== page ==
Second visit was to a blood clinic. Although my family doctor was sure that my surgeon would request a blood test, he ordered me one anyways just in case. I had time between the two appointments so I thought what the heck.

Meeting with the general surgeon was a little daunting. I was going with the thought that he would be speaking to us (I forgot to mention my mother decided to take the afternoon off to come to this appointment.) about getting me a liver biopsy. We are called in, sit down, and he asks, “What are you here for?”. Um, shouldn’t you know already? I pipe up and say I had a CT of my abdominal area and he has the results. He looks down at them, and then gives me “the face”.

After explaining that if they are hemangiomas he will not be able to biopsy them, he begins to explain the next steps. “Liver cancer is rarely primary, so if this is cancer it must have come from somewhere else. We need to rule out all other areas it could be before I will be able to biopsy. Therefore, you will have a mammogram, colonoscopy, chest CT and MRI in order to make sure. Oh, and you need a different type of blood test. There is a clinic down the hall.”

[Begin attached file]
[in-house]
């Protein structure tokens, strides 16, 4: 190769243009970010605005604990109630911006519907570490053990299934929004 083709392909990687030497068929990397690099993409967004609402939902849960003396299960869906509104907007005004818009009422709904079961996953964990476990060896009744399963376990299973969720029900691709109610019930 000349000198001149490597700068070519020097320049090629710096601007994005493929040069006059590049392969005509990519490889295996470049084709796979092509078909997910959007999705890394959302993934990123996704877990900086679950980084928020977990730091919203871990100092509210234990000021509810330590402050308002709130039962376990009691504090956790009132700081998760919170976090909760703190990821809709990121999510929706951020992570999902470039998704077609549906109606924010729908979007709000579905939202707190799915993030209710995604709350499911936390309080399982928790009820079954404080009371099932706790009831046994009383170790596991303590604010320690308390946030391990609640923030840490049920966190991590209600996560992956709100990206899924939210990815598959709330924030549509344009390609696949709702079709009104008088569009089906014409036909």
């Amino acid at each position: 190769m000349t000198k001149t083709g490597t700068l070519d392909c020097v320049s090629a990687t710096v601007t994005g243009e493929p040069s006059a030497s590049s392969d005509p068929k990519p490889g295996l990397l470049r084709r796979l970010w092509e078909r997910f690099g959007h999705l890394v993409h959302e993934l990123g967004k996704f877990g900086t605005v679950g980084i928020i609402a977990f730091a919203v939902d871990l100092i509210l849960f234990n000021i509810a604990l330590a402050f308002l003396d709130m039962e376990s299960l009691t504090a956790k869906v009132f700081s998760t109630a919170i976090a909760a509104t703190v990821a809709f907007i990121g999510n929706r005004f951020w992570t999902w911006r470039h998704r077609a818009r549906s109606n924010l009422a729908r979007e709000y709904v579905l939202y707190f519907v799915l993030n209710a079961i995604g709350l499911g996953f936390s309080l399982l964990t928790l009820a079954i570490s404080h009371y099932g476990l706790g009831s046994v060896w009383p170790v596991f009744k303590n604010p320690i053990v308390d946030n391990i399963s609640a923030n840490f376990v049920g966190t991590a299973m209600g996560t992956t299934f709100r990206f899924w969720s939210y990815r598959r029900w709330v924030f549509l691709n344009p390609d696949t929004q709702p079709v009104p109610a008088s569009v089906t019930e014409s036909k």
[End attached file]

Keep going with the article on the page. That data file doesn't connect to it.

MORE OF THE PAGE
After yet another drawing of my blood, the doctor’s admin books my first exam. Colonoscopy. I need a work up by my family doctor before my Monday procedure, so back to the office I went.

It is now closer to 5pm and I find myself back in the same chair I was in this morning. My doctor sounds shocked that he is sending me for a colonoscopy, since I had one when I was 17 and all they found was a fissure (tear or split in the lining of the anus). He then reassured me that this surgeon was an amazing doctor and he knows what he is doing. He let me know as well that my first blood results should be back on Friday, so he would call me then.

I explained later that evening to my mother and a friend about “the face”. They both thought I was crazy, but they didn’t see the eyes. It is like they all knew I had a death sentence, but no one was allowed to say it until they had proof. Well, even without words, I could feel it in their eyes.